For the next few columns, Deep Beatles shines a spotlight on their BBC performances. Before incessant screaming and the rigors of touring took their toll, the Beatles had become one of the most polished live bands on the road. From 1962-1965, the group performed on 52 BBC programs, beginning with a March 1, 1962 appearance on “Teenager’s Turn-Here We Go,” and ending with the special “The Beatles Invite You to Take a Ticket to Ride” (recorded on May 26, 1965).
On these shows the Beatles performed covers even more than their own compositions, and can be heard joking around with the DJs. For decades, this material was available only on bootlegs such as the Beatles at the Beeb and poor quality recordings like Youngblood. Fans finally got their wish in 1994 when Apple released the collection Live at the BBC, which featured remastered selections from their many BBC performances. One of the choice cuts from this compilation is “Honey Don’t,” a Carl Perkins cover that, unlike Beatles for Sale, has John Lennon on lead vocals.
“Honey Don’t” goes back to some of the Beatles’ 1962 shows; then, Lennon always sang lead on the cut. But when the group entered Abbey Road Studios on October 26, 1964, Ringo Starr had been chosen as the new vocalist. As Starr explained in the Anthology documentary, the song appealed to him because of his deep love for country music.
“It was one of those songs that every band in Liverpool played. I used to love country music and country rock. I’d had my own show with Rory Storm, when I would do five or six numbers,” he explained. “So singing and performing wasn’t new to me; it was a case of finding vehicles for me with The Beatles. That’s why we did it on Beatles For Sale. It was comfortable. And I was finally getting one track on a record: my little featured spot.”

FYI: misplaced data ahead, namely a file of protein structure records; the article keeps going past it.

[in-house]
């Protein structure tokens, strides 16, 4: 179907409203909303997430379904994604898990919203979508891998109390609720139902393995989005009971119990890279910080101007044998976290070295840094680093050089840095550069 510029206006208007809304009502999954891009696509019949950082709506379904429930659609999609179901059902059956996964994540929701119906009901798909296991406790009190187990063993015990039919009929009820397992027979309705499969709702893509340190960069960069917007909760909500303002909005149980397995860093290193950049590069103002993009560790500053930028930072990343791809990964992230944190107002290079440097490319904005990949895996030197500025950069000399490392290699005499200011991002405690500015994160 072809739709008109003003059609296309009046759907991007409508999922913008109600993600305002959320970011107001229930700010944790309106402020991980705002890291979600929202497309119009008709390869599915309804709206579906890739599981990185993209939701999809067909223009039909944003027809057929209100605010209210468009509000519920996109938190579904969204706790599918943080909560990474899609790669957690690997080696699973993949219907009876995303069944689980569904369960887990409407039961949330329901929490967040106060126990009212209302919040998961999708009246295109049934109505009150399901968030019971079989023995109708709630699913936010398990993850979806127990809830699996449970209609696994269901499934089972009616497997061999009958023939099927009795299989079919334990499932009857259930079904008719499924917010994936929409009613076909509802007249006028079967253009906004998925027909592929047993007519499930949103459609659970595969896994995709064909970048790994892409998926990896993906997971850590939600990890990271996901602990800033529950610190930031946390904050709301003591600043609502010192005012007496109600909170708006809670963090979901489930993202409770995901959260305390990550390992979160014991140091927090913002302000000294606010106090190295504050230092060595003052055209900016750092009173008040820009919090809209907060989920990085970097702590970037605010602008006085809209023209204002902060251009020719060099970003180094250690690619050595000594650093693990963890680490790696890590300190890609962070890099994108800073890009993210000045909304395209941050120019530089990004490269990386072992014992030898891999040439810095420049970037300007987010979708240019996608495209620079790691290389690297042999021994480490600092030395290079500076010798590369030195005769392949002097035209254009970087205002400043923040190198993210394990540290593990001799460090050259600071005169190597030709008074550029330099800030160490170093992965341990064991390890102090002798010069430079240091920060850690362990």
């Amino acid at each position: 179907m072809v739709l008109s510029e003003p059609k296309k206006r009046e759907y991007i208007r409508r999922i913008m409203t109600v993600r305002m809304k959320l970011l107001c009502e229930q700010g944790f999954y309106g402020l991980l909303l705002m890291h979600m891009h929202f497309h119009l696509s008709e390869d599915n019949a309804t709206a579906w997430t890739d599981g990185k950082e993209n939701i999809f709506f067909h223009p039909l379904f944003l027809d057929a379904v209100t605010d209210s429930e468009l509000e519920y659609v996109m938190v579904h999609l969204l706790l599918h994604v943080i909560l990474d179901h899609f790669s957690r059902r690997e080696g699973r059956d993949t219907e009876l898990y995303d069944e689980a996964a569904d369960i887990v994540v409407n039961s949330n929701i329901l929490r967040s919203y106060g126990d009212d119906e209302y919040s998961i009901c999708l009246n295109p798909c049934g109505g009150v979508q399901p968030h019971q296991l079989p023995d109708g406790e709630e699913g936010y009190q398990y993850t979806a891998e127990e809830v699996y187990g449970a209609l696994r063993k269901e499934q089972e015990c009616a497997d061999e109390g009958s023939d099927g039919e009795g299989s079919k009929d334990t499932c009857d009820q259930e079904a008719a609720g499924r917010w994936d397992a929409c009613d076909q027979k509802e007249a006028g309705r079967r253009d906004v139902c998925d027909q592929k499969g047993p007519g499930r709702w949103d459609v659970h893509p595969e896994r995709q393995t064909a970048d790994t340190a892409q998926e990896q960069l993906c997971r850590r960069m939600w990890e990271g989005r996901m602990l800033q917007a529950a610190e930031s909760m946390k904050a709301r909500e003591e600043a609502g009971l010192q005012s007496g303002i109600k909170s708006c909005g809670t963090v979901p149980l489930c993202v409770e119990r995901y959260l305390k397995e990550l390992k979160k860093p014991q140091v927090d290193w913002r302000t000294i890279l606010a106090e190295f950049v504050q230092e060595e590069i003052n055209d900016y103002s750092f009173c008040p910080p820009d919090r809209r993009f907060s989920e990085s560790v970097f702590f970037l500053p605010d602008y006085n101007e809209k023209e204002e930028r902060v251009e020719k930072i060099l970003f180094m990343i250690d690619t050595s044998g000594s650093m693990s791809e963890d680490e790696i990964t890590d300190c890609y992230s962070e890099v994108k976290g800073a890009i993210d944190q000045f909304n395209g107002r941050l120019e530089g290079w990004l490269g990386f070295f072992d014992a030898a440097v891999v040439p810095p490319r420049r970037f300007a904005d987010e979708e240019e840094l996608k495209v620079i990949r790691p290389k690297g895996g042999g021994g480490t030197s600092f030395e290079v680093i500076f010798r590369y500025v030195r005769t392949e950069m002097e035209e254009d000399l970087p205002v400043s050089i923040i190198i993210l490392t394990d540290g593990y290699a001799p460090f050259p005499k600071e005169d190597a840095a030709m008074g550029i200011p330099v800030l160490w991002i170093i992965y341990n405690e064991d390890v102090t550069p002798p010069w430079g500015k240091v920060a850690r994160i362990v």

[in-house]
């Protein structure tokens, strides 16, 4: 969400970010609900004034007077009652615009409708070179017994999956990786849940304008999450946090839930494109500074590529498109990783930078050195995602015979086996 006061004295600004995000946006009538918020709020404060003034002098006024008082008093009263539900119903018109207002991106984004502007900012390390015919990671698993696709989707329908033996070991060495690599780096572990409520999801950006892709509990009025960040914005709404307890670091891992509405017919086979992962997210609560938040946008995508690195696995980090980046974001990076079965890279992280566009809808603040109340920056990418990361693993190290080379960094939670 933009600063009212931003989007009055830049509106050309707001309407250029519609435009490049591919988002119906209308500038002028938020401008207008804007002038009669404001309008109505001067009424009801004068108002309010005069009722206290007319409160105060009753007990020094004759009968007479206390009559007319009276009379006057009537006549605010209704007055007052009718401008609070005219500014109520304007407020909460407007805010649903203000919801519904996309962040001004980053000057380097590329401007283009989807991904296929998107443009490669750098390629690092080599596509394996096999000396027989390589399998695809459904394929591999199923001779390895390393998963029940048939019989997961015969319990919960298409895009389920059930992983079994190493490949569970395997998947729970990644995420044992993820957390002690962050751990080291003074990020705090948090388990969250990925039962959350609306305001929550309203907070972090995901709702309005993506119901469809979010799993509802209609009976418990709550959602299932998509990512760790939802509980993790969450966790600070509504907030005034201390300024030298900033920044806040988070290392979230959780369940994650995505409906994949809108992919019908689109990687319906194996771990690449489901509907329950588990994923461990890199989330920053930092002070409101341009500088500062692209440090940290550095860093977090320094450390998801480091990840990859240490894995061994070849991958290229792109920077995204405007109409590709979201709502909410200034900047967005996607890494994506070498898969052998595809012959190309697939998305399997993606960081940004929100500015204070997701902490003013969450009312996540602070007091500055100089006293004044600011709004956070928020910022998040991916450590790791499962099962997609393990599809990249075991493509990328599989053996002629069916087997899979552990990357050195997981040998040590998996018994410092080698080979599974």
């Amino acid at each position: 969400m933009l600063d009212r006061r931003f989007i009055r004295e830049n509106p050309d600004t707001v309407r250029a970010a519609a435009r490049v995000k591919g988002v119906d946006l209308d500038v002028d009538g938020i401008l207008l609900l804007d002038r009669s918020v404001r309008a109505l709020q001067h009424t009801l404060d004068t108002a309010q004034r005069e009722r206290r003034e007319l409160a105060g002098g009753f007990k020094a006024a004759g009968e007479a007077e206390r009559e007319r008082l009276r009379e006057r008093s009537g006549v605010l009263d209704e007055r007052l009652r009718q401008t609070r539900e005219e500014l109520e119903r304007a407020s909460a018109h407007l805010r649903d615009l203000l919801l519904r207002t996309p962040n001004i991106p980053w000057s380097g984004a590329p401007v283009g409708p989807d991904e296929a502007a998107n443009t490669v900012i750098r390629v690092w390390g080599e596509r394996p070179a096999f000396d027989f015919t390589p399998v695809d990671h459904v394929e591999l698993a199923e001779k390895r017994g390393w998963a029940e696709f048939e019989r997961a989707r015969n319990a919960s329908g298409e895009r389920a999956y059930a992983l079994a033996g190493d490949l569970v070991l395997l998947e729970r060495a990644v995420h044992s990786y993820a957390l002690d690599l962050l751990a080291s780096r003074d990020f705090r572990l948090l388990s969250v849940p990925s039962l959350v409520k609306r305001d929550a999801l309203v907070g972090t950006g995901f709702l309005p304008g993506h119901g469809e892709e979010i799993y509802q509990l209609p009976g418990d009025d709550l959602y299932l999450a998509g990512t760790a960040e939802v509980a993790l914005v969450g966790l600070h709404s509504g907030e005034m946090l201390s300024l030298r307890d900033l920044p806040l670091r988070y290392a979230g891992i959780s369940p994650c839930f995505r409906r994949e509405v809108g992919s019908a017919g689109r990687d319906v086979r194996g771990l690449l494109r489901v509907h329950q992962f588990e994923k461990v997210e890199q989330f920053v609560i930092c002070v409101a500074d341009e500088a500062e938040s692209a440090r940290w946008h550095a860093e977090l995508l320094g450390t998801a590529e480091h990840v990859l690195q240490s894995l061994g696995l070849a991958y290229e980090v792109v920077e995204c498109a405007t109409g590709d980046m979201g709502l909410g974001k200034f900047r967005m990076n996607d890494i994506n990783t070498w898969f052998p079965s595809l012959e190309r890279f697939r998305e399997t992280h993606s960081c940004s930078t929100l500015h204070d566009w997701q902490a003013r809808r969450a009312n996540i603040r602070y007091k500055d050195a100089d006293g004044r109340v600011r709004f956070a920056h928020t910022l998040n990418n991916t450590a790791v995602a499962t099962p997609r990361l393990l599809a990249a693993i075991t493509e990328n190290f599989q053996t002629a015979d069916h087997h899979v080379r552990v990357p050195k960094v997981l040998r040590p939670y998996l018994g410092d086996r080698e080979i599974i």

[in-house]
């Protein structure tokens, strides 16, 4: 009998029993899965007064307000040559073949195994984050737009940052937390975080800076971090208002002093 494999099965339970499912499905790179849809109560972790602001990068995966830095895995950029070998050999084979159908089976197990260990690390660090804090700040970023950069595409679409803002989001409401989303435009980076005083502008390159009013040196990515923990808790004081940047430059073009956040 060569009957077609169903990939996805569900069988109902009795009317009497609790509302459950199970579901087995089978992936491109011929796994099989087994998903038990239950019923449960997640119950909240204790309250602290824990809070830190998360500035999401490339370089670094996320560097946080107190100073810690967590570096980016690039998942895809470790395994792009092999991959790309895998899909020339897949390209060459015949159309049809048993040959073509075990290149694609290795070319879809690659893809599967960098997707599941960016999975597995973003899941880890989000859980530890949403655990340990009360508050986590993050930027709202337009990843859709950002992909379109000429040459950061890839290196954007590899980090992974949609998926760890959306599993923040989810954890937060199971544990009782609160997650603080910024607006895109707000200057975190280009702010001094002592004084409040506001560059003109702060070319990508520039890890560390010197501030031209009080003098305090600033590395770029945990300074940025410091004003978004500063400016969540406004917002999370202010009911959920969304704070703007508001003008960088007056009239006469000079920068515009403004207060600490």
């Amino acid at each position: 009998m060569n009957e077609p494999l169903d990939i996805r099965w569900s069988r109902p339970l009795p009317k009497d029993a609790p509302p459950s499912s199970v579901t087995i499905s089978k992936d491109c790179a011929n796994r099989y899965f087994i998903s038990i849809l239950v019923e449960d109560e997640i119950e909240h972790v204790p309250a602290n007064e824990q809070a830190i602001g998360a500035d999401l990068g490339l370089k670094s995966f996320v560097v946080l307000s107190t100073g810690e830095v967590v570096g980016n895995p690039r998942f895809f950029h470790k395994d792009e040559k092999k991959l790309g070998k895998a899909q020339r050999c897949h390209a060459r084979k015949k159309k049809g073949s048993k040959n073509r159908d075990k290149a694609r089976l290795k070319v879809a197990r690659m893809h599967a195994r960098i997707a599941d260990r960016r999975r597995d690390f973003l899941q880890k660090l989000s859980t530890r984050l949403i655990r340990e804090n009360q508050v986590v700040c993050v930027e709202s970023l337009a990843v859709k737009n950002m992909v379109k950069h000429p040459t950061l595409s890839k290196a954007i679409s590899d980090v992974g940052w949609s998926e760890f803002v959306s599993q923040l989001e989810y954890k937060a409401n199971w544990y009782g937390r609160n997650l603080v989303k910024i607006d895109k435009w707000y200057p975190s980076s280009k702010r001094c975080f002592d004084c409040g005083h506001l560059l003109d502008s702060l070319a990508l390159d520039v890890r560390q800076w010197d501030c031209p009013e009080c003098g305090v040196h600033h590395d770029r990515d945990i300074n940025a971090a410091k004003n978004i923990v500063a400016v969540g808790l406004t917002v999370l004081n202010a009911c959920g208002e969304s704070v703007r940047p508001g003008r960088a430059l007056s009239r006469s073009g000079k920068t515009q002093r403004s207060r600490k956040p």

Starr’s performance demonstrated his charm and ability to capture the wit of the words. A year before, however, Lennon continued singing lead. They recorded a live version of “Honey Don’t” for BBC radio’s “Pop Go the Beatles” special, and Lennon’s gritty voice gave the song a sexier edge. His shouts seem to energize the band, with George Harrison executing a solo very similar to that of Perkins. Paul McCartney plays rapid bass lines while Starr uses his uniquely heavy rock drum style. But on this version, Lennon’s rank as one of the best rock singers in music is solidified.
Two wonderful vocal moments occur during Lennon’s take on “Honey Don’t.” First, when he revisits the chorus beginning “Well I love you baby on a Saturday night,” listen to how he lets just a bit of hoarseness enter his voice as he slightly ups the volume. It lends the line a more seductive edge, and one can picture the young Lennon standing onstage, legs akimbo, clad in all leather, making girls faint at the Star Club or Cavern Club. Toward the song’s conclusion, he begins ad libbing, adding a “bop do bop” line after repeating the title.
Here, he demonstrates playfulness and energy, and clearly communicates how much he loves classic rock and roll. Lennon’s charisma shines through, and he illustrates how slight voice modulation can completely change the meaning of a track.
Starr’s later version of “Honey Don’t” has its merits, most notably how Starr manages to retain the song’s original country roots. But Lennon transforms it into the embodiment of rock: sexy and a bit dangerous.
Throughout his life, Lennon famously hated his own singing voice. “Honey Don’t” instead proves how he ranks among the top rock vocalists.
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